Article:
In a latenight Facebook post, former Secretary of State Hillary Clinton apologized for her role in a deepening email scandal.
Read Clinton’s full message below:
“I wanted you to hear this directly from me:
Yes, I should have used two email addresses, one for personal matters and one for my work at the State Department. Not doing so was a mistake. I’m sorry about it, and I take full responsibility.
It’s important for you to know a few key facts. My use of a personal email account was aboveboard and allowed under the State Department’s rules. Everyone I communicated with in government was aware of it. And nothing I ever sent or received was marked classified at the time.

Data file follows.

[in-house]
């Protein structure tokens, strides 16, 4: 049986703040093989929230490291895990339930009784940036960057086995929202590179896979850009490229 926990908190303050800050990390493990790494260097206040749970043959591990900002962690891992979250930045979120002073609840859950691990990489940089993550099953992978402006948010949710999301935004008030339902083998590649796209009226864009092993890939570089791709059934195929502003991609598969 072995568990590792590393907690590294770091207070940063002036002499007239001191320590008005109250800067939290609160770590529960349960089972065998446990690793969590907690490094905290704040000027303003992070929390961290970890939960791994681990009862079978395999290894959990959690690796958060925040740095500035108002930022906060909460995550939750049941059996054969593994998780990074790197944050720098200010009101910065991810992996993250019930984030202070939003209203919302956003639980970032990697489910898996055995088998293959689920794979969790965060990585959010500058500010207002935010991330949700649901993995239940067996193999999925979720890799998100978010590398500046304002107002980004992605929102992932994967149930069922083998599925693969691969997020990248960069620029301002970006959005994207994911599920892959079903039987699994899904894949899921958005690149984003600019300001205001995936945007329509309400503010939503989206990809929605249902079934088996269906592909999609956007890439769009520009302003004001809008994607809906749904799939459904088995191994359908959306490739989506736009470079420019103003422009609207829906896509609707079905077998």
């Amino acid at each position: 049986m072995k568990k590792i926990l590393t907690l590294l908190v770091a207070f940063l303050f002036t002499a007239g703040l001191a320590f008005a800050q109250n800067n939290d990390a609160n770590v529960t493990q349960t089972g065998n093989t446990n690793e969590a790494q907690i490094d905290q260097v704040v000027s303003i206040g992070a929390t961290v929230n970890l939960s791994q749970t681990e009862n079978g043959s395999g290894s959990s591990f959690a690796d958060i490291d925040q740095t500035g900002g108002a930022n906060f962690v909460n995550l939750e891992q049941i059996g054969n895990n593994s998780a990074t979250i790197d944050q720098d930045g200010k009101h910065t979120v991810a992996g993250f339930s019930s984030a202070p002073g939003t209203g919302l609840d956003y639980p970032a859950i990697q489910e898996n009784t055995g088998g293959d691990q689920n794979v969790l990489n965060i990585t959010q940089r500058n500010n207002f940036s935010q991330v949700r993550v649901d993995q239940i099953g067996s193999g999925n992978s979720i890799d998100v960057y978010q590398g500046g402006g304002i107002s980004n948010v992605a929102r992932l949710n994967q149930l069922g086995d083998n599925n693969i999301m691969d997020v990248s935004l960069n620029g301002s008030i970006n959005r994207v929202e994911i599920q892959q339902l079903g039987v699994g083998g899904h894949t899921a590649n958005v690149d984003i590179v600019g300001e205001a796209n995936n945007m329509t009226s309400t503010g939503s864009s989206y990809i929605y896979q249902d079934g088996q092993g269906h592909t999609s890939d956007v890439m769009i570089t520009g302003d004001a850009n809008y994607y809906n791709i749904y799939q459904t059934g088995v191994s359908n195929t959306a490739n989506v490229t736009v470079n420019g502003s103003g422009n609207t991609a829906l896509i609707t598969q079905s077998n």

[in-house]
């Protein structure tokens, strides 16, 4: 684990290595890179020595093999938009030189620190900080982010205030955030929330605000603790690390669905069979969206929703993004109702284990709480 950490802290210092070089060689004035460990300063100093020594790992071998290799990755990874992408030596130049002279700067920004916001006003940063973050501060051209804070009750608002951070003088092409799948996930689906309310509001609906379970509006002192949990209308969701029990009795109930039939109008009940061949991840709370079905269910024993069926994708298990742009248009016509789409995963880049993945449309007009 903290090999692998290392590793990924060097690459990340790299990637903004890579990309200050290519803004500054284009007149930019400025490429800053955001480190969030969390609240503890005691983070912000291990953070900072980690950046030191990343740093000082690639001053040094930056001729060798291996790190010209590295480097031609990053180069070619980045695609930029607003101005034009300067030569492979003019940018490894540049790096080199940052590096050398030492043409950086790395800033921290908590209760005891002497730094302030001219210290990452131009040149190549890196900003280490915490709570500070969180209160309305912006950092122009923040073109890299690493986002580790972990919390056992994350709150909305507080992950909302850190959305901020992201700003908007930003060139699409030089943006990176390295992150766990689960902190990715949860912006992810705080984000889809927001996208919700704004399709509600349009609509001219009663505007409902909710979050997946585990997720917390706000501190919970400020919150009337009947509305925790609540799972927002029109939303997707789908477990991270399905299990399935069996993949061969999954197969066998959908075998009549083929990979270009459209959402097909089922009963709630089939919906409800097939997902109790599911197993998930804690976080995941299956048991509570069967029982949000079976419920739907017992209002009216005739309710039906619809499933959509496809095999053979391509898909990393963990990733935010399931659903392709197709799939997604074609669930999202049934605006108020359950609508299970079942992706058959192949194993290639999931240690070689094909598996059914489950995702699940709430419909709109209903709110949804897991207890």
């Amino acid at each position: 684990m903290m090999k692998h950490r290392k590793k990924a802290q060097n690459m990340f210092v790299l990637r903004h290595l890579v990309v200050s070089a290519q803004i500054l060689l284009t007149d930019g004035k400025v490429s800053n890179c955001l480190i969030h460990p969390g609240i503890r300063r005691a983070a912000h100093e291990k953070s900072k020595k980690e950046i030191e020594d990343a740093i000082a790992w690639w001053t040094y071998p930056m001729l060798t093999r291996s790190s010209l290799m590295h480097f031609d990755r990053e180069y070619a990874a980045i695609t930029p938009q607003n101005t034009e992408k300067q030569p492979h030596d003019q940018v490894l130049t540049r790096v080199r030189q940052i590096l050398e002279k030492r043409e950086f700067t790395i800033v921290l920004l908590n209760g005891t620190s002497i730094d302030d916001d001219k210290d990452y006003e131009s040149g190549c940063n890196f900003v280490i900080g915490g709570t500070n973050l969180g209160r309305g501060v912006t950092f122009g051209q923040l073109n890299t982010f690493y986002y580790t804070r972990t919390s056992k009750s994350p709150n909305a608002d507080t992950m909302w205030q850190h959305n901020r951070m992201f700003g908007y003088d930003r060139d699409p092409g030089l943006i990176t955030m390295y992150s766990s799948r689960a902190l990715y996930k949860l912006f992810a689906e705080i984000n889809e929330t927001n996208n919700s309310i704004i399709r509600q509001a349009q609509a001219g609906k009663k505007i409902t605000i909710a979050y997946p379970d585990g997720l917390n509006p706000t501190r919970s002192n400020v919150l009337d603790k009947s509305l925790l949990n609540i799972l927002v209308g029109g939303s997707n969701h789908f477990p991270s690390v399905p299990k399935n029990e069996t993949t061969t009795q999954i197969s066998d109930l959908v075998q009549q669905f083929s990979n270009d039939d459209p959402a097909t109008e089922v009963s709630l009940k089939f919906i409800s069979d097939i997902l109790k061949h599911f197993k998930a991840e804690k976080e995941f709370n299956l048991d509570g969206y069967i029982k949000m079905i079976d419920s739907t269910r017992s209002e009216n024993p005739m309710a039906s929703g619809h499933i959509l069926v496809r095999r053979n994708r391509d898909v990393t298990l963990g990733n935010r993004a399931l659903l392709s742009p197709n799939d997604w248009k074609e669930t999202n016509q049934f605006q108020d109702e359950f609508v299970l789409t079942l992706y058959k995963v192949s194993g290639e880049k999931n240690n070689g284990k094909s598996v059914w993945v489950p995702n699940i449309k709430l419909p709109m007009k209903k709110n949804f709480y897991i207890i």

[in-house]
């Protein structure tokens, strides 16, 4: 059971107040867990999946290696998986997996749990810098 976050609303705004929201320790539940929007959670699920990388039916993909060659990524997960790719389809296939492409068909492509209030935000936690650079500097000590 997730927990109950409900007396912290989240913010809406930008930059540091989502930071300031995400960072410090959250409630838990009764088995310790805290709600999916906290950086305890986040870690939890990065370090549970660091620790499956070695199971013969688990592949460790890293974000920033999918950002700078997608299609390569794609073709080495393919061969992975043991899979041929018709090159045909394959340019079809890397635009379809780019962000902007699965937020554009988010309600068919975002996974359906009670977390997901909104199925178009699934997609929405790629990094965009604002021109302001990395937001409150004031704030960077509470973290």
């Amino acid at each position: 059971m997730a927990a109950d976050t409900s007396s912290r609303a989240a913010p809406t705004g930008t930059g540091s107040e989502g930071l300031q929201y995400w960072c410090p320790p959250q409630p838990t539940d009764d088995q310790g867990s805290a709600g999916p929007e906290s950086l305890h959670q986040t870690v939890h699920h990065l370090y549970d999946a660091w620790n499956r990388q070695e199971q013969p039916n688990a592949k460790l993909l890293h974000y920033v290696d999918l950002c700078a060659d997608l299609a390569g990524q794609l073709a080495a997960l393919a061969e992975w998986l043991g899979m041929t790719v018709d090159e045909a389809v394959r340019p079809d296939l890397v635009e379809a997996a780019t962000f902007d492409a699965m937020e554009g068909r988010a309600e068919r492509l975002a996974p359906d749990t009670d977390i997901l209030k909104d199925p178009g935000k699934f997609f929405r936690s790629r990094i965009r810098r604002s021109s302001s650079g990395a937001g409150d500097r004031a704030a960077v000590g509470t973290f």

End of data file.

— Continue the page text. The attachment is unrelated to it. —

As this process proceeds, I want to be as transparent as possible. That’s why I’ve provided all of my work emails to the government to be released to the public, and why I’ll be testifying in public in front of the Benghazi Committee later next month.
I know this is a complex story. I could have—and should have—done a better job answering questions earlier. I’m grateful for your support, and I’m not taking anything for granted.
I understand that you may have more questions, and I am going to work to keep answering them. If you want to read more, including my emails themselves, please go here:
Cover Photo Credit:Marc Nozell/Flickr (CC BY 2.0)
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About the AuthorRich Robinson is the CEO and publisher of Rise News. He is also a journalist and a native of Miami. Robinson graduated from the University of Alabama and can be followed on Twitter @RichRobMiami.